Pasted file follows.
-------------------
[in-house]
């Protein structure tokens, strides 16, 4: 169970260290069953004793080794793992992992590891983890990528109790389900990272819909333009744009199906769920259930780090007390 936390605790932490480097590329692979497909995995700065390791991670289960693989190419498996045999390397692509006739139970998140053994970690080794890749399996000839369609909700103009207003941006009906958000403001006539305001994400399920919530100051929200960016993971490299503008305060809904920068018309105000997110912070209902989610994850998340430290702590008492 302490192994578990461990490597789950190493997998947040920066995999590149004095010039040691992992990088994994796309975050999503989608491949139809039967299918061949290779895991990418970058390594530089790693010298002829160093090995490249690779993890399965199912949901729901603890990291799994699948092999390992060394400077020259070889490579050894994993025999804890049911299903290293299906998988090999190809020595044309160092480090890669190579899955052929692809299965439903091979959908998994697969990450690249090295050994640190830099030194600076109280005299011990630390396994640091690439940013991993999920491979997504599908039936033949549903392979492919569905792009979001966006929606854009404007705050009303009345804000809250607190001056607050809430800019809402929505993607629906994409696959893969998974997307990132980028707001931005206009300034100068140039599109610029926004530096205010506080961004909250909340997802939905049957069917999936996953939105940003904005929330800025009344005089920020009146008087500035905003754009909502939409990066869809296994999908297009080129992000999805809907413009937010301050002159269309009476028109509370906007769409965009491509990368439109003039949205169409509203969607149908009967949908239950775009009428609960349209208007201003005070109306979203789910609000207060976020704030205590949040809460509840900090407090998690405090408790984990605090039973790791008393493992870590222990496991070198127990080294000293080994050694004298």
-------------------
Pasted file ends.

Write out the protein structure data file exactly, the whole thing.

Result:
[in-house]
């Protein structure tokens, strides 16, 4: 169970260290069953004793080794793992992992590891983890990528109790389900990272819909333009744009199906769920259930780090007390 936390605790932490480097590329692979497909995995700065390791991670289960693989190419498996045999390397692509006739139970998140053994970690080794890749399996000839369609909700103009207003941006009906958000403001006539305001994400399920919530100051929200960016993971490299503008305060809904920068018309105000997110912070209902989610994850998340430290702590008492 302490192994578990461990490597789950190493997998947040920066995999590149004095010039040691992992990088994994796309975050999503989608491949139809039967299918061949290779895991990418970058390594530089790693010298002829160093090995490249690779993890399965199912949901729901603890990291799994699948092999390992060394400077020259070889490579050894994993025999804890049911299903290293299906998988090999190809020595044309160092480090890669190579899955052929692809299965439903091979959908998994697969990450690249090295050994640190830099030194600076109280005299011990630390396994640091690439940013991993999920491979997504599908039936033949549903392979492919569905792009979001966006929606854009404007705050009303009345804000809250607190001056607050809430800019809402929505993607629906994409696959893969998974997307990132980028707001931005206009300034100068140039599109610029926004530096205010506080961004909250909340997802939905049957069917999936996953939105940003904005929330800025009344005089920020009146008087500035905003754009909502939409990066869809296994999908297009080129992000999805809907413009937010301050002159269309009476028109509370906007769409965009491509990368439109003039949205169409509203969607149908009967949908239950775009009428609960349209208007201003005070109306979203789910609000207060976020704030205590949040809460509840900090407090998690405090408790984990605090039973790791008393493992870590222990496991070198127990080294000293080994050694004298």